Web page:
Introduction to Hindu Gods
Within the Indian tradition the Gods are first and foremost the constituents of the individual’s consciousness, and only secondarily the outer processes. They may be seen as the precognitive and cognitive centres of the brain.
– Subhash Kak
The Hindu traditions are famously comfortable with the idea that the Absolute Reality, while formless and transcendent, is perfectly capable of manifesting in both divine and mundane forms. So Shakti, the formless source of everything, is understood to take forms – as gods and goddesses, personifications of the different energies that make up the multiple dimensions of existence and of our own consciousness.
God is all-pervasive, perfect, and eternal. He is in all things, both within and without. He is immanent in all beings and lives in the temple of the Heart in the form of the inner Self. Yet there are few who know Him. Many deluded people do not believe that He exists–in the heart or anywhere else on this earth–for nowadays faith in God is regarded as false. Harbouring such ever-increasing doubts, the hearts of these people become dry and faithless.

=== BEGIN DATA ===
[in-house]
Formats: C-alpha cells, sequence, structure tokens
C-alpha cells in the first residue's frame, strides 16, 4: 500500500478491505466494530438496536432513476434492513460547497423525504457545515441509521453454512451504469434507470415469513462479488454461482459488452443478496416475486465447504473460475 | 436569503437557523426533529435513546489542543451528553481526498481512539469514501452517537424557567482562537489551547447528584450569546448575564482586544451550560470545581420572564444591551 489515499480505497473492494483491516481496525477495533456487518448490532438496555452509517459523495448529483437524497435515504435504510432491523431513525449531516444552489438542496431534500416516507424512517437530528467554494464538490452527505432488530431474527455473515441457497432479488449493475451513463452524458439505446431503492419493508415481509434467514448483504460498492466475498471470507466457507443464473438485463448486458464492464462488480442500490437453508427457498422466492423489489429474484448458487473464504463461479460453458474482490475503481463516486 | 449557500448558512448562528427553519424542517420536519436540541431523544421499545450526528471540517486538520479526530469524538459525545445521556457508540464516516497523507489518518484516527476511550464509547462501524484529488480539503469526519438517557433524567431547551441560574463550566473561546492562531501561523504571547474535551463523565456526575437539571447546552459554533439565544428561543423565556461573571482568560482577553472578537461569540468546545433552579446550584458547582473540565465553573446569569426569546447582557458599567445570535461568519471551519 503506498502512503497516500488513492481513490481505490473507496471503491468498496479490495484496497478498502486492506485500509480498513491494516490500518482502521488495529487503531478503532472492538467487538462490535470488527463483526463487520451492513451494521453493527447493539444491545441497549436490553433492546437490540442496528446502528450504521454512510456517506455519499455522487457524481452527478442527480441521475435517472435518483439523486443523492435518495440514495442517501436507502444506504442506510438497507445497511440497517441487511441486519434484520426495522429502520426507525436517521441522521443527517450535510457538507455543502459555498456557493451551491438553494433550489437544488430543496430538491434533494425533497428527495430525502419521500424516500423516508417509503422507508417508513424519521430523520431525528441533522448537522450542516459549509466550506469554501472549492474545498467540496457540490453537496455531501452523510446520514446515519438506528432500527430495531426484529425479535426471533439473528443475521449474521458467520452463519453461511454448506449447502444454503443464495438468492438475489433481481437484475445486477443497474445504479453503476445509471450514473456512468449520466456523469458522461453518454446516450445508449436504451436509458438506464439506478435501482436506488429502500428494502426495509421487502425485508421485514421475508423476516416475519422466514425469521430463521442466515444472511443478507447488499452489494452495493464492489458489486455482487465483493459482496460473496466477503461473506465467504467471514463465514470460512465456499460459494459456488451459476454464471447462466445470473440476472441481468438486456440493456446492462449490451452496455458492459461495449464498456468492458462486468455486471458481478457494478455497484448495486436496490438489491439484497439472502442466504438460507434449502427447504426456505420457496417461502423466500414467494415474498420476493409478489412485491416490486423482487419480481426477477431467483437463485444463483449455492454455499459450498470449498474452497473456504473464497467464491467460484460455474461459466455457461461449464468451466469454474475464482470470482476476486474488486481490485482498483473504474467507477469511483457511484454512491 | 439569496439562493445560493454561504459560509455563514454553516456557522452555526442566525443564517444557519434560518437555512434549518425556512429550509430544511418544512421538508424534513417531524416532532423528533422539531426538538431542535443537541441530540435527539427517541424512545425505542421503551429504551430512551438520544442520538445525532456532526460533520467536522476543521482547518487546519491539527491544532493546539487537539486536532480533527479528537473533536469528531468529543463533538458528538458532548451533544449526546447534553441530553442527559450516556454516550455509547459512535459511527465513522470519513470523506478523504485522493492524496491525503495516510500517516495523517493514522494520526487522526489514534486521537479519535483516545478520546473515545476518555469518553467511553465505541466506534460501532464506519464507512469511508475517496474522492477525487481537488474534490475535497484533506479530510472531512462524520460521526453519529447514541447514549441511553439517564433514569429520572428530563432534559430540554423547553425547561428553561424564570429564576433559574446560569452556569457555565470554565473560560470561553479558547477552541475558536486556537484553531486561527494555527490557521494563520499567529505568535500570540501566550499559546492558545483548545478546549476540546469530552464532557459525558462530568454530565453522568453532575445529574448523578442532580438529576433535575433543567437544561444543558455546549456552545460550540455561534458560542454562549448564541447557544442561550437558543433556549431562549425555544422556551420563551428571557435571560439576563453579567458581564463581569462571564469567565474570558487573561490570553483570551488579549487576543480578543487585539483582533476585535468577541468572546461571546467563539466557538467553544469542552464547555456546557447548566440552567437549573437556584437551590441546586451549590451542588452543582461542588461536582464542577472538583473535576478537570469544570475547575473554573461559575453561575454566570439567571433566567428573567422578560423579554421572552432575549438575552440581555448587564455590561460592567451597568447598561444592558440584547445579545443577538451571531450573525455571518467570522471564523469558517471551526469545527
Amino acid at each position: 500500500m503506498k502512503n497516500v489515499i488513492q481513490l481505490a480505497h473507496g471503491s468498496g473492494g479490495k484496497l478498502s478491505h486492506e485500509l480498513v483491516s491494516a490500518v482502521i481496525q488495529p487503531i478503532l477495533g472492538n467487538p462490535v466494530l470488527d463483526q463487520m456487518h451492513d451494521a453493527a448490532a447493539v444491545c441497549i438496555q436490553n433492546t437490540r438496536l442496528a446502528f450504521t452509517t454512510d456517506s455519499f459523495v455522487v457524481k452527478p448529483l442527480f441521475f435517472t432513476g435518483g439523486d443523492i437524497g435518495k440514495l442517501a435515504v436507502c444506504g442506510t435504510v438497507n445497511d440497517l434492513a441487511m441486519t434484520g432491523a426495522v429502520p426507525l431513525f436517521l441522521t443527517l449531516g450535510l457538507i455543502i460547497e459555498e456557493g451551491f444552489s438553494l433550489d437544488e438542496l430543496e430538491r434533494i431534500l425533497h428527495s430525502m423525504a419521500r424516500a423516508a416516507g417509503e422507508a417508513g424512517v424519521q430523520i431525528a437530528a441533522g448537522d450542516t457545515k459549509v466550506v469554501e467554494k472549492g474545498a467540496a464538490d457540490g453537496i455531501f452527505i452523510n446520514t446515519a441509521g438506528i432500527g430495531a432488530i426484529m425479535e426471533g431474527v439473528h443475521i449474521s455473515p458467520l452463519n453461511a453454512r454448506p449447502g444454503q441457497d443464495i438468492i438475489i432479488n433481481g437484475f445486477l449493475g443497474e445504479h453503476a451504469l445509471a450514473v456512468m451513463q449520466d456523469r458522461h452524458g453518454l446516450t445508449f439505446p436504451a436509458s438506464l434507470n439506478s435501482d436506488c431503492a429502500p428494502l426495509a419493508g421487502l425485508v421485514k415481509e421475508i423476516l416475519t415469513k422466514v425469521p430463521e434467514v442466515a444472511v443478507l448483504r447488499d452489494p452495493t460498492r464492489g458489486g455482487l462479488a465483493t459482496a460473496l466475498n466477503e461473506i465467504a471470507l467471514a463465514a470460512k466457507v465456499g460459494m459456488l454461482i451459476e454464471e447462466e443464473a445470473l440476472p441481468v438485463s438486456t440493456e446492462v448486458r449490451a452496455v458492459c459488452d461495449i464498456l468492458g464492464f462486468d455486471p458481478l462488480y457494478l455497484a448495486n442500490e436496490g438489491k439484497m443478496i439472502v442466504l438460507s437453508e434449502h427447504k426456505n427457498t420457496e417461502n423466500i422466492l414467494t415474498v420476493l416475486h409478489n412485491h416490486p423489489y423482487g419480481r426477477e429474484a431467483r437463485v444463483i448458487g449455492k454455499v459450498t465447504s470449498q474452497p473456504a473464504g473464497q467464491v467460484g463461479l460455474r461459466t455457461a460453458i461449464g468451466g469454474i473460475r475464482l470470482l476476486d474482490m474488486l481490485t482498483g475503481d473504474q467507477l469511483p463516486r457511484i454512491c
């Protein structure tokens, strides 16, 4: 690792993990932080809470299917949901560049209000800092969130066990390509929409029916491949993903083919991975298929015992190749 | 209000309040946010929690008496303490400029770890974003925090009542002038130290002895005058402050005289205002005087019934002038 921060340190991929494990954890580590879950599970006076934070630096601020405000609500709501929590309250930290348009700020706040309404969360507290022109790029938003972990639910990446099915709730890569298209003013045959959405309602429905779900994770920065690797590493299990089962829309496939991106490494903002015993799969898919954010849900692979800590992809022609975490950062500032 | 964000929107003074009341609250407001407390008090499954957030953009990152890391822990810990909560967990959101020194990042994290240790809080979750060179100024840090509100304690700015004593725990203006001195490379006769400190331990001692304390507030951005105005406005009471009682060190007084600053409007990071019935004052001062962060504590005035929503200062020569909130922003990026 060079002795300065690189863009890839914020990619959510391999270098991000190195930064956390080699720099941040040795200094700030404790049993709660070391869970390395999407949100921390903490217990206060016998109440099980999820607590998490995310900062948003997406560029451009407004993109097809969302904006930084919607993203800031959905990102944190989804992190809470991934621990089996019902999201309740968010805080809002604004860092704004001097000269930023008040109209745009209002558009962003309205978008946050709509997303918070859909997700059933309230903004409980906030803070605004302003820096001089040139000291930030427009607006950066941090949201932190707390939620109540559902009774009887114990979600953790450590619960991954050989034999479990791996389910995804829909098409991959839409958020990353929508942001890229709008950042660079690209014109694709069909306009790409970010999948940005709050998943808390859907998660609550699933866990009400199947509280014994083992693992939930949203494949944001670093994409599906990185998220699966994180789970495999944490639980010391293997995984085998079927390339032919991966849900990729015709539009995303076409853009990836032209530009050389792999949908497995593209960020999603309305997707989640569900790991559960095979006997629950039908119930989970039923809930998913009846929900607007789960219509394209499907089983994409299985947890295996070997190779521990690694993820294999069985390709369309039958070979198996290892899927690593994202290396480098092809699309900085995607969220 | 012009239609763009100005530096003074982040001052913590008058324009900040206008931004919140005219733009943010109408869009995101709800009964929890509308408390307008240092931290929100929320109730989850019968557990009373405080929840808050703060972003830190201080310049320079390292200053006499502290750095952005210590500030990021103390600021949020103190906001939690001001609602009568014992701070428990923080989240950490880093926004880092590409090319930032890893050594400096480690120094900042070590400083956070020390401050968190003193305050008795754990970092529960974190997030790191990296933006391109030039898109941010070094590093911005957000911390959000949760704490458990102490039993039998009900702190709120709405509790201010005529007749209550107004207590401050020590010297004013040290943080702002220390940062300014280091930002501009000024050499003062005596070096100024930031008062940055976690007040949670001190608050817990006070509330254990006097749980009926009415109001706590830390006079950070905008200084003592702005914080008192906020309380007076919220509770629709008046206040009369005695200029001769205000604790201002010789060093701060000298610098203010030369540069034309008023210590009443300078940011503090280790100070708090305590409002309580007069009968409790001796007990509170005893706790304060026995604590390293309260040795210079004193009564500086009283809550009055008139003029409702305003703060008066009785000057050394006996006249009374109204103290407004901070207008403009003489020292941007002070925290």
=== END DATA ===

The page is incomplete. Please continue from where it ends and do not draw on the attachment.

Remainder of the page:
– Swami Muktananda
Writing is a symptom of the Kali Yuga, like a symptom of an illness implying the loss of wholeness. As time moved us deeper into this cycle, those sages who were the keepers of the eternal wisdom endeavored to pass Eternal Knowledge on. They understood that in this fallen era, the best way to encode the primordial science of metaphysical principles was to personify them. Thus the mechanics of the universe and our sense organs are depicted as deities, the polarities in male and female.